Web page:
Six thousand mice embryos in a box the size of a microwave oven were sent into space on the SJ-10 spacecraft from the Jiuquan Satellite Launch Center in Gansu.
During a twelve day experiment, images beamed back to Earth by satellite showed signs that some of the embryos had begun to develop. The images have been published by Chinese media.
"Now we have finally proven that the most crucial step in our reproduction — early embryo development — is possible in outer space," Duan Enkui, Zoology professor at the Chinese Academy of Sciences and lead researcher on the project.
"The human race may still have a long way to go before we can colonize space but before that, we have to figure out whether it is possible for us to survive and reproduce in outer space like we do on Earth," Enkui told Chinese media.
Satellite images showed that the embryos had matured into structures scientifically referred to as blastocysts.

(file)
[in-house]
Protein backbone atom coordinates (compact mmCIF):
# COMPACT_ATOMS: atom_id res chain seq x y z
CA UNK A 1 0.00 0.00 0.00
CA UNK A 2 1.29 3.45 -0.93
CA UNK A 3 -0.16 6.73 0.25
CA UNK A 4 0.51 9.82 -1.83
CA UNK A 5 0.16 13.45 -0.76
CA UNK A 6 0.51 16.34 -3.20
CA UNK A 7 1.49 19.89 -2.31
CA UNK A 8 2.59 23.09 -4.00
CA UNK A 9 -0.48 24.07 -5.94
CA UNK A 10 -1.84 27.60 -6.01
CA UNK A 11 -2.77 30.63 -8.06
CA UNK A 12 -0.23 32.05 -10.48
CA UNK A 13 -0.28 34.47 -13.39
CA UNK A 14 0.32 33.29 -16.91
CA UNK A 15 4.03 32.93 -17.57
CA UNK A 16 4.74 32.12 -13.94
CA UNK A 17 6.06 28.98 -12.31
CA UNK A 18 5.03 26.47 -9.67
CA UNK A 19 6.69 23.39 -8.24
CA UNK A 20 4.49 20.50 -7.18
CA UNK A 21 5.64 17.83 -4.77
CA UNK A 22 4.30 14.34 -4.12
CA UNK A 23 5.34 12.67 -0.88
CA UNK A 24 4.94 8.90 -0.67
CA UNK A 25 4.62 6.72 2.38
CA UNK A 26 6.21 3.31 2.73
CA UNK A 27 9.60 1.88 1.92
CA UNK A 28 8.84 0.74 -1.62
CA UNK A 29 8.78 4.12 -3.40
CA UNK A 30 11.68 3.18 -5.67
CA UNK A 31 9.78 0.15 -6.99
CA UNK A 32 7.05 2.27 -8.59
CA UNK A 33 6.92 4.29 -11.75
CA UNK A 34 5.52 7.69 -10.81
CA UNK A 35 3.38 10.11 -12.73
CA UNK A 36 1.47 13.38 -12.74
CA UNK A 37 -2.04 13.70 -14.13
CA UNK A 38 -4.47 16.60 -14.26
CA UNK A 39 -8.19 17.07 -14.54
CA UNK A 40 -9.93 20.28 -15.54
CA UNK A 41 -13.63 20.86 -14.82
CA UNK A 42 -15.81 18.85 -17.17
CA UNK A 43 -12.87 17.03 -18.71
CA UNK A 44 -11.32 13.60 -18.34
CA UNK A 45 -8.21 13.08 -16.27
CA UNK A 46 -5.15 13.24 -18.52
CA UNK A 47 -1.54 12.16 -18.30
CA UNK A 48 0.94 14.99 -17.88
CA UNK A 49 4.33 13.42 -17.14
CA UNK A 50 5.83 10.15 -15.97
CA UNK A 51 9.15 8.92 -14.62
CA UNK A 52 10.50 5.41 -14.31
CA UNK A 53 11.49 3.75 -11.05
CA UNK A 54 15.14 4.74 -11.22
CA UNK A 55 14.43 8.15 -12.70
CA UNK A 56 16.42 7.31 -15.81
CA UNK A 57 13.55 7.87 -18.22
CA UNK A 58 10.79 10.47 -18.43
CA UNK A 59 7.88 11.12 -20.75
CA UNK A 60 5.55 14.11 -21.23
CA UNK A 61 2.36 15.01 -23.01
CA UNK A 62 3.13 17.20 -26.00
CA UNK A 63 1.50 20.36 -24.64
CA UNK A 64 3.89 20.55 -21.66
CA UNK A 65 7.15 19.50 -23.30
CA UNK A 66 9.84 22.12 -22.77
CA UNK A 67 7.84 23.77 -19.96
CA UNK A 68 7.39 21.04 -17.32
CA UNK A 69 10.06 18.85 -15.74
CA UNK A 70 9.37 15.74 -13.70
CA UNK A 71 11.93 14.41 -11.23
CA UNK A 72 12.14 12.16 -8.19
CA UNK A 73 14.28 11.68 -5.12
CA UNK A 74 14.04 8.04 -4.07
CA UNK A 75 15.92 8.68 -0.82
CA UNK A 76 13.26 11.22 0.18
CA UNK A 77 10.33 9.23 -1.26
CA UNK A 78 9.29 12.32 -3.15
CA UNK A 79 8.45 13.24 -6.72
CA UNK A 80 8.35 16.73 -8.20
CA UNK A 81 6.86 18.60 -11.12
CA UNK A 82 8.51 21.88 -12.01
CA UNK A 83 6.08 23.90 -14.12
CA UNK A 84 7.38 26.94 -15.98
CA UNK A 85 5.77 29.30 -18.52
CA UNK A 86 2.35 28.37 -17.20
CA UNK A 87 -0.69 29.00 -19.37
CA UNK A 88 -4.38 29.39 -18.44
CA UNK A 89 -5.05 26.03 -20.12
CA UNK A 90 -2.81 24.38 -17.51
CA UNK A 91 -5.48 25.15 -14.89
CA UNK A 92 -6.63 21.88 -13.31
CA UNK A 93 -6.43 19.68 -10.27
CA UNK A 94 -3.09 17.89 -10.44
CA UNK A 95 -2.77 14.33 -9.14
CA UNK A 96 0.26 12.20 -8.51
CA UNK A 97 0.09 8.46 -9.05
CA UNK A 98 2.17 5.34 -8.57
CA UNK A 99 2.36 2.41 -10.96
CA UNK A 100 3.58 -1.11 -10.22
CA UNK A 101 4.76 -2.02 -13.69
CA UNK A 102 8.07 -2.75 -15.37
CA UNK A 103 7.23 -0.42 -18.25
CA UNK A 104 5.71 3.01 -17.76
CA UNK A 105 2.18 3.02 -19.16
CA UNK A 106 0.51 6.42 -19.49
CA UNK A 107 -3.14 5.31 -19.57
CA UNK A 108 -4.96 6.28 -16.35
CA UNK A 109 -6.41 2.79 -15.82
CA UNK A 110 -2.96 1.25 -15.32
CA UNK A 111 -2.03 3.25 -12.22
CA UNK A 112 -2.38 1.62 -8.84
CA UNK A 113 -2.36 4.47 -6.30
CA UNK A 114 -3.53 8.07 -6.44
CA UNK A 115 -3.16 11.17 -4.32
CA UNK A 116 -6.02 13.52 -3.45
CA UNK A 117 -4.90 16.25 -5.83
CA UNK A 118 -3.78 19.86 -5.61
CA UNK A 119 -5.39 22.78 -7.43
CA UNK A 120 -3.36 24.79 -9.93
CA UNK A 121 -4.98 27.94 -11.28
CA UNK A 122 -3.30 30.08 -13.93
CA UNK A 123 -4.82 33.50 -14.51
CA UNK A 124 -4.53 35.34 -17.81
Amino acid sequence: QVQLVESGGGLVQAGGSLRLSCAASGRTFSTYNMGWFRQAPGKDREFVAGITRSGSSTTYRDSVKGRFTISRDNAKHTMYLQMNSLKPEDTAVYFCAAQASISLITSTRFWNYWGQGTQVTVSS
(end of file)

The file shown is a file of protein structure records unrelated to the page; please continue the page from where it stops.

"This represents an important milestone in human space exploration. One small step for mouse embryos, one giant leap for human reproduction," Aaron Hsueh, professor of reproductive biology said.
The last time mouse embryos were sent into space was on a NASA spacecraft in 1996; however none of the 49 cells showed any signs of developing.
A decade later, China sent four embryos into orbit. High resolution pictures revealed that they didn't die — but they didn't grow either.
It might be a small step to start but scientists one day hope to colonize Mars. 50 men and 50 women have already been shortlisted for the Mars One Project which hopes to set up a permanent human settlement on the plant by 2024.